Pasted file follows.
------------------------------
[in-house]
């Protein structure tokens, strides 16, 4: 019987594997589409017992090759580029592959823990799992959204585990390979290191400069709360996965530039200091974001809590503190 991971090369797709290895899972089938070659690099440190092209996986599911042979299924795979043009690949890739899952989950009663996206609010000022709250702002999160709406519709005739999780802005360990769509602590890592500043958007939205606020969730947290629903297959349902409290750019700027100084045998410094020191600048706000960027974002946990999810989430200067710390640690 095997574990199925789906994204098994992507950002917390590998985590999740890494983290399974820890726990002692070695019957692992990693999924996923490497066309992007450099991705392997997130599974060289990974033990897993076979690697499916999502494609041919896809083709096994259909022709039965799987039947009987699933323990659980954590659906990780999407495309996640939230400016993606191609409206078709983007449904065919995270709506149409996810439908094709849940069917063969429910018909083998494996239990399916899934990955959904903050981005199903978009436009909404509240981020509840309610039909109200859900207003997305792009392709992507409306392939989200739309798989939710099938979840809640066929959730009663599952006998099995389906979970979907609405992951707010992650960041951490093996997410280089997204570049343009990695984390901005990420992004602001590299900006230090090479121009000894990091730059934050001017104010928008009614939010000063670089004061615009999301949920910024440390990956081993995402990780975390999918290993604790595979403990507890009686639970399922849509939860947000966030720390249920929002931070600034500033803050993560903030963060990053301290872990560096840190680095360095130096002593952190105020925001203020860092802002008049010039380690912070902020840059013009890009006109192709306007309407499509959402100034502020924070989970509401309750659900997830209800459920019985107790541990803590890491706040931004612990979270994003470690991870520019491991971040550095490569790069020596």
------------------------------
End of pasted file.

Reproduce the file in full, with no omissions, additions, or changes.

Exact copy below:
[in-house]
């Protein structure tokens, strides 16, 4: 019987594997589409017992090759580029592959823990799992959204585990390979290191400069709360996965530039200091974001809590503190 991971090369797709290895899972089938070659690099440190092209996986599911042979299924795979043009690949890739899952989950009663996206609010000022709250702002999160709406519709005739999780802005360990769509602590890592500043958007939205606020969730947290629903297959349902409290750019700027100084045998410094020191600048706000960027974002946990999810989430200067710390640690 095997574990199925789906994204098994992507950002917390590998985590999740890494983290399974820890726990002692070695019957692992990693999924996923490497066309992007450099991705392997997130599974060289990974033990897993076979690697499916999502494609041919896809083709096994259909022709039965799987039947009987699933323990659980954590659906990780999407495309996640939230400016993606191609409206078709983007449904065919995270709506149409996810439908094709849940069917063969429910018909083998494996239990399916899934990955959904903050981005199903978009436009909404509240981020509840309610039909109200859900207003997305792009392709992507409306392939989200739309798989939710099938979840809640066929959730009663599952006998099995389906979970979907609405992951707010992650960041951490093996997410280089997204570049343009990695984390901005990420992004602001590299900006230090090479121009000894990091730059934050001017104010928008009614939010000063670089004061615009999301949920910024440390990956081993995402990780975390999918290993604790595979403990507890009686639970399922849509939860947000966030720390249920929002931070600034500033803050993560903030963060990053301290872990560096840190680095360095130096002593952190105020925001203020860092802002008049010039380690912070902020840059013009890009006109192709306007309407499509959402100034502020924070989970509401309750659900997830209800459920019985107790541990803590890491706040931004612990979270994003470690991870520019491991971040550095490569790069020596």